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The offseason is indeed a dry, rocky place where the college football fan's seed of obsession can find no purchase. But do not abandon hope; though you may be streaking one day closer to death with every tedious rotation of the earth, you do get one day closer to the next college football season, with only the pesky dangling ash of the rest of the year between you and the next tasty cigarette of meaning.

So how to kill it, exactly? Besides going Robo for the next five months until the preview season? (A classic high school term for chugging Robitussin and spending the next five hours in a drunken, horrifying netherworld blending paranoia and apathy without the giddy edge of pot-smoking. High one might find Widespread Panic enjoyable; gone Robo, you may be convinced the Devil's violinstrings were playing your funeral dirge in the kitchen. To simulate the sensation, just stay up for 36 hours, drink an espresso, and wrap head in purple Saran wrap until you pass out.)

One terrible way to pass the time.

We've got help to pass the time, and we're here to share. We present Offseason Coping Strategy #392: The Revenge Game. Our test case will be Alabama v. Florida, and it will not be pretty. The faint of heart need to look away, because getting to a final of "Florida 56, Alabama 3" is uglier and harder than it looks.

Needs: One television, one XBox, one copy of NCAA 2006. Should be cheap as balls thanks to superior technology coming along, except for the television, of course. Unless you live with your parents, which considering the fact that you're reading this blog is a very, very likely scenario. In that case, make sure you're not taking up their valuable television watching time and preventing them from catching "King Of Queens." I love that fat, blundering guy and his disproportionately attractive wife! Haven't seen that before!

Methods: Choose the "Play Now" option at the start menu unless you care to take an entire season's worth of revenge games to the bank (and once you've hit a hundred points in the early fourth quarter against Louisiana Tech, you've crossed the line from "revenge" to "abject cruelty.") Pick a game your team lost in humiliating or otherwise painful fashion during the prior season and make sure you're playing a home game, even if the real game took place on the road. You'll need this advantage to put the proper stank on the upcoming carnage, since you not only want to behead the virtual opponent, but run tittering up to the gushing stump of their neck with a full spray can of Bactine at the ready.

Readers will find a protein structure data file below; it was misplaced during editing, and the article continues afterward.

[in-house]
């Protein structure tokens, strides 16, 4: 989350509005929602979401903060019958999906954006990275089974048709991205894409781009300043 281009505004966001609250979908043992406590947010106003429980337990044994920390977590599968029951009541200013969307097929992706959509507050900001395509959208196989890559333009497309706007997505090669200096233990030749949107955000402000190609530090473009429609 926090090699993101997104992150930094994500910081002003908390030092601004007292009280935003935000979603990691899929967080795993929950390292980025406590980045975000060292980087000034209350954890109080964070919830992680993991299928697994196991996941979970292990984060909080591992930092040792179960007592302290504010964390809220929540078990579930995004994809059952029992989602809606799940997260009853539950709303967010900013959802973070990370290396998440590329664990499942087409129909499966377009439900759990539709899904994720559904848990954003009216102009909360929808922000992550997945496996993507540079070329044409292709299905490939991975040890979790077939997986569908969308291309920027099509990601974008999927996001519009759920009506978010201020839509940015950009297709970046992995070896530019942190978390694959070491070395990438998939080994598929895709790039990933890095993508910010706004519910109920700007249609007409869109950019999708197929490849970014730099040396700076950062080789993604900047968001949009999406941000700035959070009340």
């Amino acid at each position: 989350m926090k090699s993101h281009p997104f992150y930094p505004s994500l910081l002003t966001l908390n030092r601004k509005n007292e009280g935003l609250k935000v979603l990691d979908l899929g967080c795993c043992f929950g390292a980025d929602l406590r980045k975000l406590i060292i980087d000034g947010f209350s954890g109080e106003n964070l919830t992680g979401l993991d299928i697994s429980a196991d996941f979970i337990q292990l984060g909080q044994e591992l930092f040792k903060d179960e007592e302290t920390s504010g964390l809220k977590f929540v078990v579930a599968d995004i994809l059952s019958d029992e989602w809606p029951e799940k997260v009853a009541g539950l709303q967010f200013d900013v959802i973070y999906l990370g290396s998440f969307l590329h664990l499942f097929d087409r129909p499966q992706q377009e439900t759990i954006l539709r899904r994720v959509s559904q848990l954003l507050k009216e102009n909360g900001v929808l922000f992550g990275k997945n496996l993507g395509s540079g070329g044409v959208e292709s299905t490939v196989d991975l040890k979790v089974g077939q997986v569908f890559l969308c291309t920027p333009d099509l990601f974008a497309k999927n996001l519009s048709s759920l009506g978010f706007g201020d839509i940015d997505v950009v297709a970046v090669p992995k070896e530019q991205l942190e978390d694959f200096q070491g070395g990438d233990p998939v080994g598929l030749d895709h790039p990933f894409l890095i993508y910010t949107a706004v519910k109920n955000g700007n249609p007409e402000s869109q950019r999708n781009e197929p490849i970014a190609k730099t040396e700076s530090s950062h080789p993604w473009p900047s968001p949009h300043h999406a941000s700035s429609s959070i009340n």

Being at home will give you all the sting you need. Otherwise competent qbs throw Testaverdian picks; running back start dribbling the ball like it's Aussie rules; offensive lineman hold and false start the offense into the shadows of their own goal posts (setting you up for the ultimate football facial moment, the full ten point safety/immediate long play-action passing TD with two point conversion combo.) The effect's not just a negative one, though, since the home team feels it, too; alligator armed receivers become pigskin magnets, ladyboy qbs bust tackles like Earl Campbell, and fourth down conversions break at a better than sixty percent rate with even just adequate playcalling.

Finally, make sure you're looking at a rigged match, but not too rigged.

We choose the All-American setting for the revenge game: just weak enough to ensure a nasty victory, but just enough realism for the game to be in doubt for, oh, say about a quarter or so. If you run the ball enough, there will be one quarter when a hell-rain of points puts the game out of reach completely. (NCAA 2006 rewards the player handsomely for a commitment to the run, as our case study will show.

Case Study: Alabama versus UF.

We've got a 31-3 pummeling in Tuscaloosa to avenge here, so it's time to get crack-a-lackin'. The weather's perfect in the Swamp: 73 degrees and clear, with the badass sunshine reflection animation looking particularly lovely on the screen. We hit A to skip the Nessler blather we've heard too many times not to be embarassed by. And just like that, a little home magic to start:

We win the toss, which means receive, receive, receive. A kick to the 20 or so, and a few quick slants and options (programming note: Chris Leak can run the option in the game. EA Sports, consider this a trouble ticket submitted.) And yet our inevitable stormtrooping to success nearly hits a snag as DeShawn Wynn meets Demeco Ryans on a speed option play coming around the corner and distracts Wynn by tossing a few slices of country ham to the sideline, causing Wynn to fumble. Florida's only saved by the ever-alert Bubba Caldwell, who comes from nowhere to fall on the ball and maintain possession.

How pets get kicked: Wynn nearly ruins our first drive by fumbling like a clumsy fatty.

Even with the good luck, the difficulty level rears its ugly head, forcing us to roll out and pass for two nail-biting fourth down conversions, one to Caldwell again, and then one to a manned-up Dallas Baker for the capping TD. Since we're not up by thirty, we go for one and make it 7-0, Florida.